In three short weeks my colleagues and I will be back in the hallways, classrooms, and dining hall of our school. This is a time of year when I typically purge old kitchen items, donate old clothing to Goodwill, and send my kids off to their respective dorm rooms, or college apartments. It is a time of anticipation, excitement, and new beginnings. It has always been one of my favorite times of the year. This year is different in so many ways. In the midst of a global pandemic, (can’t believe I just wrote that), I am finding ways to envision what school will look like and feel like.
Trust is the word that continues to come to mind when I anticipate this upcoming year. I am having to trust not only myself to make wise choices, but I am having to trust in other people’s judgement and actions. It is a vulnerable position and one that I have no control over. I can only control my actions and how I proceed with caution and mindfulness, and the rest will be the test of placing trust in others. Trust that students will wear a mask, trust that procedures will ensure safe traffic patterns, and trust that we can still have a positive learning experience even with tightened protocols.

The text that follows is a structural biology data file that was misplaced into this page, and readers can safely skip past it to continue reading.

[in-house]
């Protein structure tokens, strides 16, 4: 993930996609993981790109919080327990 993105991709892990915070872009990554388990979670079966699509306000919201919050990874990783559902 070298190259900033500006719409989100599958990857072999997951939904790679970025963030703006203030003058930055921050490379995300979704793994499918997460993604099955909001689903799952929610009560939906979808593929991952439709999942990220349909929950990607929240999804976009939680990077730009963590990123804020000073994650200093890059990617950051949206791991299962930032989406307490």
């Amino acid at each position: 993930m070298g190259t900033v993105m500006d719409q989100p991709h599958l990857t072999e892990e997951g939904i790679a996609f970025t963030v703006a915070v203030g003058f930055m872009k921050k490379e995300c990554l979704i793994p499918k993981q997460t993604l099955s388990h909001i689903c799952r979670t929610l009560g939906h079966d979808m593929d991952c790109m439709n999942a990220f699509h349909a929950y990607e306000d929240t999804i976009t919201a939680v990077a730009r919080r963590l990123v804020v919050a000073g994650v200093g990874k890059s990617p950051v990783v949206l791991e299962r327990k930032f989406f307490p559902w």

As someone who has done tech integration for years, I have also built a lot of trust in a handful of tools that I know will make this year possible. And while it appears that I will be teaching in a face to face model, I will be relying on a virtual classroom experience in order to reduce transmission and close proximity to students; a painful decision, but one that must happen.
While I could not show up to school without trusting people, I could also not be an effective educator without my trusted technology tool box. This is my list of must haves for a successful blended learning experience for content delivery and student engagement. Some are specific to my Design Thinking projects as denoted by *, but the others are universal.
I’ve worked diligently over the years to support teachers in their efforts to grow and transform how they deliver content to students. The old “sage on the stage” motto has moved to a “guide on the side” model. Pushing educators to embrace opportunities that allow for student choice, student creation, and flipped models of learning have been some of my primary goals. I worry that by placing students in socially distanced rows, and streaming real time lectures to remote students we will inherently return teaching models to years long past. But maybe not. Maybe this is a forced opportunity for us to grow and tap into the technology that has been available to us for years. Maybe we can utilize online platforms and create blended learning environments that still support a “guide on the side” model. Maybe we can provide spaces for student creation, publication, and positive feedback loops. This is my hope. I am trusting that this will happen.